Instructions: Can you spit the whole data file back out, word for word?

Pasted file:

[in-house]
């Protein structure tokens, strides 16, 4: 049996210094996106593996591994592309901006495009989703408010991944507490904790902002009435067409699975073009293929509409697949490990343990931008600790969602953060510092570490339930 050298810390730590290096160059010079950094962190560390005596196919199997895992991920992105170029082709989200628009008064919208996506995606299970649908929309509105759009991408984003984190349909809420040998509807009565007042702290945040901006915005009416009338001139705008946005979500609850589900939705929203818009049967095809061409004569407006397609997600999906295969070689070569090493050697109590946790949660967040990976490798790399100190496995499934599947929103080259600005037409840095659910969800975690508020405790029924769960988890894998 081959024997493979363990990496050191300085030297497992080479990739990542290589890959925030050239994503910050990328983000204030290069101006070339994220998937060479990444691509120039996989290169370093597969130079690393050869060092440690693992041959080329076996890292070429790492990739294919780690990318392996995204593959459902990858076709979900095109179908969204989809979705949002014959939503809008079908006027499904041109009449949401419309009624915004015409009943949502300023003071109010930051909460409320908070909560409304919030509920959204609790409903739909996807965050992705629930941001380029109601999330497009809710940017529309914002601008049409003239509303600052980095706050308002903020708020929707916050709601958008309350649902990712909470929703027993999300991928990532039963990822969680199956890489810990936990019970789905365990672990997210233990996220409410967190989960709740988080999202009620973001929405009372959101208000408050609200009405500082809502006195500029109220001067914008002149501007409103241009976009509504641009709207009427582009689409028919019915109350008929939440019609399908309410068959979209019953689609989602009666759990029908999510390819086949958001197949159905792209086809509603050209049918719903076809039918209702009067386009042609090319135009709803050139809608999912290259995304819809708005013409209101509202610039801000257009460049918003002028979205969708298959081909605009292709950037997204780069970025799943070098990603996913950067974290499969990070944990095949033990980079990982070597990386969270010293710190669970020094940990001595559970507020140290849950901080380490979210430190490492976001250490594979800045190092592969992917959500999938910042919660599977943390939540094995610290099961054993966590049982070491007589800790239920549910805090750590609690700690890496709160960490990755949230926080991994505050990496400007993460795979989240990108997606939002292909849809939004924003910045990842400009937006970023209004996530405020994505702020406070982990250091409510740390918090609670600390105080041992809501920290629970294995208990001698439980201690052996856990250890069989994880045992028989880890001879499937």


[in-house]
């Protein structure tokens, strides 16, 4: 049996210094996106593996591994592309901006495009989703408010991944507490904790902002009435067409699975073009293929509409697949490990343990931008600790969602953060510092570490339930 050298810390730590290096160059010079950094962190560390005596196919199997895992991920992105170029082709989200628009008064919208996506995606299970649908929309509105759009991408984003984190349909809420040998509807009565007042702290945040901006915005009416009338001139705008946005979500609850589900939705929203818009049967095809061409004569407006397609997600999906295969070689070569090493050697109590946790949660967040990976490798790399100190496995499934599947929103080259600005037409840095659910969800975690508020405790029924769960988890894998 081959024997493979363990990496050191300085030297497992080479990739990542290589890959925030050239994503910050990328983000204030290069101006070339994220998937060479990444691509120039996989290169370093597969130079690393050869060092440690693992041959080329076996890292070429790492990739294919780690990318392996995204593959459902990858076709979900095109179908969204989809979705949002014959939503809008079908006027499904041109009449949401419309009624915004015409009943949502300023003071109010930051909460409320908070909560409304919030509920959204609790409903739909996807965050992705629930941001380029109601999330497009809710940017529309914002601008049409003239509303600052980095706050308002903020708020929707916050709601958008309350649902990712909470929703027993999300991928990532039963990822969680199956890489810990936990019970789905365990672990997210233990996220409410967190989960709740988080999202009620973001929405009372959101208000408050609200009405500082809502006195500029109220001067914008002149501007409103241009976009509504641009709207009427582009689409028919019915109350008929939440019609399908309410068959979209019953689609989602009666759990029908999510390819086949958001197949159905792209086809509603050209049918719903076809039918209702009067386009042609090319135009709803050139809608999912290259995304819809708005013409209101509202610039801000257009460049918003002028979205969708298959081909605009292709950037997204780069970025799943070098990603996913950067974290499969990070944990095949033990980079990982070597990386969270010293710190669970020094940990001595559970507020140290849950901080380490979210430190490492976001250490594979800045190092592969992917959500999938910042919660599977943390939540094995610290099961054993966590049982070491007589800790239920549910805090750590609690700690890496709160960490990755949230926080991994505050990496400007993460795979989240990108997606939002292909849809939004924003910045990842400009937006970023209004996530405020994505702020406070982990250091409510740390918090609670600390105080041992809501920290629970294995208990001698439980201690052996856990250890069989994880045992028989880890001879499937």